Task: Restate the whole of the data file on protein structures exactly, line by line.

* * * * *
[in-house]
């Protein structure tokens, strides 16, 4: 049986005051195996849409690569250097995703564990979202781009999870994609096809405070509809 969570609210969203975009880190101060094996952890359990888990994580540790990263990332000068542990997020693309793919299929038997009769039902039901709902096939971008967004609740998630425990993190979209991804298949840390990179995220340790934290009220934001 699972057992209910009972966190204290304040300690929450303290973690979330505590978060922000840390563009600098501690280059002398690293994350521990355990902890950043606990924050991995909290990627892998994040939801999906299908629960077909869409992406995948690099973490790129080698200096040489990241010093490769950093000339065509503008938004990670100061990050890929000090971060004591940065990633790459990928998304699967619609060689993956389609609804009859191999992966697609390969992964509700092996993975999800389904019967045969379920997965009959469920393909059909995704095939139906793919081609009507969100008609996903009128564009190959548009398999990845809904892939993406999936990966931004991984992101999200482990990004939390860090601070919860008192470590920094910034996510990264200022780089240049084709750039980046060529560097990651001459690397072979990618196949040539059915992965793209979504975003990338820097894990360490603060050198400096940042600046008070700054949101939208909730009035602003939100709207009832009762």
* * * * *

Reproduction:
[in-house]
């Protein structure tokens, strides 16, 4: 049986005051195996849409690569250097995703564990979202781009999870994609096809405070509809 969570609210969203975009880190101060094996952890359990888990994580540790990263990332000068542990997020693309793919299929038997009769039902039901709902096939971008967004609740998630425990993190979209991804298949840390990179995220340790934290009220934001 699972057992209910009972966190204290304040300690929450303290973690979330505590978060922000840390563009600098501690280059002398690293994350521990355990902890950043606990924050991995909290990627892998994040939801999906299908629960077909869409992406995948690099973490790129080698200096040489990241010093490769950093000339065509503008938004990670100061990050890929000090971060004591940065990633790459990928998304699967619609060689993956389609609804009859191999992966697609390969992964509700092996993975999800389904019967045969379920997965009959469920393909059909995704095939139906793919081609009507969100008609996903009128564009190959548009398999990845809904892939993406999936990966931004991984992101999200482990990004939390860090601070919860008192470590920094910034996510990264200022780089240049084709750039980046060529560097990651001459690397072979990618196949040539059915992965793209979504975003990338820097894990360490603060050198400096940042600046008070700054949101939208909730009035602003939100709207009832009762």